CHICAGO (July 7, 2:30 p.m. EDT) — Star Automation Inc. has developed several new robots that offer extended reach and room for large, end-of-arm tools.
The smallest of the bunch is the T-400FMIII, adaptable to injection molding machines with 15-30 tons of clamping force, said Jack Jensen Jr., sales engineer assistant manager.
It is designed to not interfere with the hopper, has a lighter mounting plate and provides the option of adding a cutter on the end of the robot´s arm, he said.
The LW-1400 FMIII servo robot works with 400-600 ton presses and has a smaller frame but offers more flexibility in the arm, Jensen said.
"It has extended strokes so you get a longer reach outside of the mold," he added.
The largest of Star´s new releases, the MHY-1800 FMIII-3, accommodates for every inch of its additional height and girth.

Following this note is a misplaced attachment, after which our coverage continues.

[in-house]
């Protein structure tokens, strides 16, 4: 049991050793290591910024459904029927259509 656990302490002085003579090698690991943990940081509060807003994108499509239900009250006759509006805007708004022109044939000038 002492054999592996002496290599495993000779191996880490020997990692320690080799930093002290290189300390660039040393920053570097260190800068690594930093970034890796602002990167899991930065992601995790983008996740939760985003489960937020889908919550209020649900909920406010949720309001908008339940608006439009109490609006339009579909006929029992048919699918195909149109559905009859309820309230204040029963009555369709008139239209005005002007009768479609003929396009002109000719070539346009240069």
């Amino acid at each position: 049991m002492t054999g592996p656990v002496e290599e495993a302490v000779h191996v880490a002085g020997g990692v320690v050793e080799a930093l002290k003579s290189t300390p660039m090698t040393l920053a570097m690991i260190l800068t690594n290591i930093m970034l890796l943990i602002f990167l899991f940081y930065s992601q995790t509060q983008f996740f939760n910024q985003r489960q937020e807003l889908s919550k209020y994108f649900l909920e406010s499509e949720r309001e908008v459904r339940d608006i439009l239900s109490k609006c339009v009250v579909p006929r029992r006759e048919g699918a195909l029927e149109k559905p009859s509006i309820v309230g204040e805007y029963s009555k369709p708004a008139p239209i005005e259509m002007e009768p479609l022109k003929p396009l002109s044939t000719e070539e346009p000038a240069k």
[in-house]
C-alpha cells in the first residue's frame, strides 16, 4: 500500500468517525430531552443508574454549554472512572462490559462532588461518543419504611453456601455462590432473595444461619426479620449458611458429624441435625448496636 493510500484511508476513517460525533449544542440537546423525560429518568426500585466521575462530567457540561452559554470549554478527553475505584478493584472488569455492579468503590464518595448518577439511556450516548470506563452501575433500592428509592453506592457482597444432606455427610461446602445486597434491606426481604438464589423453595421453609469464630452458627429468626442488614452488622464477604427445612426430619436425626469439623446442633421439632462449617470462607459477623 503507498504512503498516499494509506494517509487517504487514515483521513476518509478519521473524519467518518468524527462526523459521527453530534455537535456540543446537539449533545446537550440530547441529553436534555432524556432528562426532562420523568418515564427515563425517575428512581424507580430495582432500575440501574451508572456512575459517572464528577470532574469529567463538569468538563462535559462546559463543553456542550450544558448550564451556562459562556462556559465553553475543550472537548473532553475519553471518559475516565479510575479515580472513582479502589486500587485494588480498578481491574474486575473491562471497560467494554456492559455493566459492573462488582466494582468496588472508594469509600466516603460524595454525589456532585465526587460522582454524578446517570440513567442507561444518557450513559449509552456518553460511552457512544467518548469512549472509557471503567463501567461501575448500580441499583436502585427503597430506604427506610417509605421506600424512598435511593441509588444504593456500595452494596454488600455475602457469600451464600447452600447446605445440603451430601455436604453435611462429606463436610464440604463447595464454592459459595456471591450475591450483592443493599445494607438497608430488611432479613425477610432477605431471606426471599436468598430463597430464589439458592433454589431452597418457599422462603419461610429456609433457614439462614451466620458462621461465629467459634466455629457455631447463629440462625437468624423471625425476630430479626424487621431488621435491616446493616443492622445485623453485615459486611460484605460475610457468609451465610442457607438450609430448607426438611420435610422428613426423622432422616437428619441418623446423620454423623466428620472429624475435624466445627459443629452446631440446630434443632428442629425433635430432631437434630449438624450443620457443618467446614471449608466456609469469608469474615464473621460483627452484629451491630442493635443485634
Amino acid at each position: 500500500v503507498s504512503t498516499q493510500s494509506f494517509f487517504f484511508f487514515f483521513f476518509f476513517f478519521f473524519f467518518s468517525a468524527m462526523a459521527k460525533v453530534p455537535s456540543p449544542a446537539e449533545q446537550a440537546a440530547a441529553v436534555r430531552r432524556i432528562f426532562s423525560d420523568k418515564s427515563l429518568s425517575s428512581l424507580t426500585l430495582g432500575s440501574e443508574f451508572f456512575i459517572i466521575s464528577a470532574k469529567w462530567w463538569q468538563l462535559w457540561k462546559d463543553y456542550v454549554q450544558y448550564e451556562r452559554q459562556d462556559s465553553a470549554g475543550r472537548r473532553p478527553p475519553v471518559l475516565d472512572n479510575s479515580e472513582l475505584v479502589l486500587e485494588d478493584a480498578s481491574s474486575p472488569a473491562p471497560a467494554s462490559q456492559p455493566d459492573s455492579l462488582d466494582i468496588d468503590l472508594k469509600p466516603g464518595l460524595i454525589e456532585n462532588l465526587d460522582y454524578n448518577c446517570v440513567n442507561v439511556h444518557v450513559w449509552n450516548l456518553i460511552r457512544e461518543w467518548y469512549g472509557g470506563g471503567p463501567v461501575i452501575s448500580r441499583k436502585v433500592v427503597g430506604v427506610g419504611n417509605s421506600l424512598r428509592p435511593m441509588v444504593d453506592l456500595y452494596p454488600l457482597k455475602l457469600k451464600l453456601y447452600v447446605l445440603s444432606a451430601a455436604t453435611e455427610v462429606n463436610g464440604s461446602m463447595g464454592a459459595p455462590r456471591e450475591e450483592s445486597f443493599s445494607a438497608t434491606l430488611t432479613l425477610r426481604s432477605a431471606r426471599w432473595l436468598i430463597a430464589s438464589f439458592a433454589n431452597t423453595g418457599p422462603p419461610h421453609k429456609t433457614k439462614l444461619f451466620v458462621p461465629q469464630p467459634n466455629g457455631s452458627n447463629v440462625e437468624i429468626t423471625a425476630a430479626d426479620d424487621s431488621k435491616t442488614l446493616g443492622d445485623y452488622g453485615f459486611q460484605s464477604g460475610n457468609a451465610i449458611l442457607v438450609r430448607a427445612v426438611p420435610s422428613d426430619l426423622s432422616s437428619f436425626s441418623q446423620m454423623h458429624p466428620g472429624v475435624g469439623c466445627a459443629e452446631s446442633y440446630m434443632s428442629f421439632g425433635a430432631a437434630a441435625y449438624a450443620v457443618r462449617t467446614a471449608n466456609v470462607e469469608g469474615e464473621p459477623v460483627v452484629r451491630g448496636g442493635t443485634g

"It enables you to put large, end-of-arm tools on it because there´s no restriction," by the carriage, Jensen said. Usually, the carriage would come in contact with the tooling as it is moved in various positions but the carriage on this robot is designed so the two do not collide, he said.
The MHY-1800 works with presses ranging from 850-1,600 tons.
Aside from the additional robotics, the ultrasonic cutter also is new to the Star product line.
The four-axis AC servo motor cutter quickly can cut intricate designs out of laminated plastics, among other materials.
With all the new products, Star decided to cut costs on at least one existing machine by $6,000 by having it assembled at its plant in China. The NP-800FIII formerly was assembled at its headquarters in Japan, Jensen said.
Star Automation, based in Menomonee Falls, Wis., is owned by Star Seiki Co. Ltd.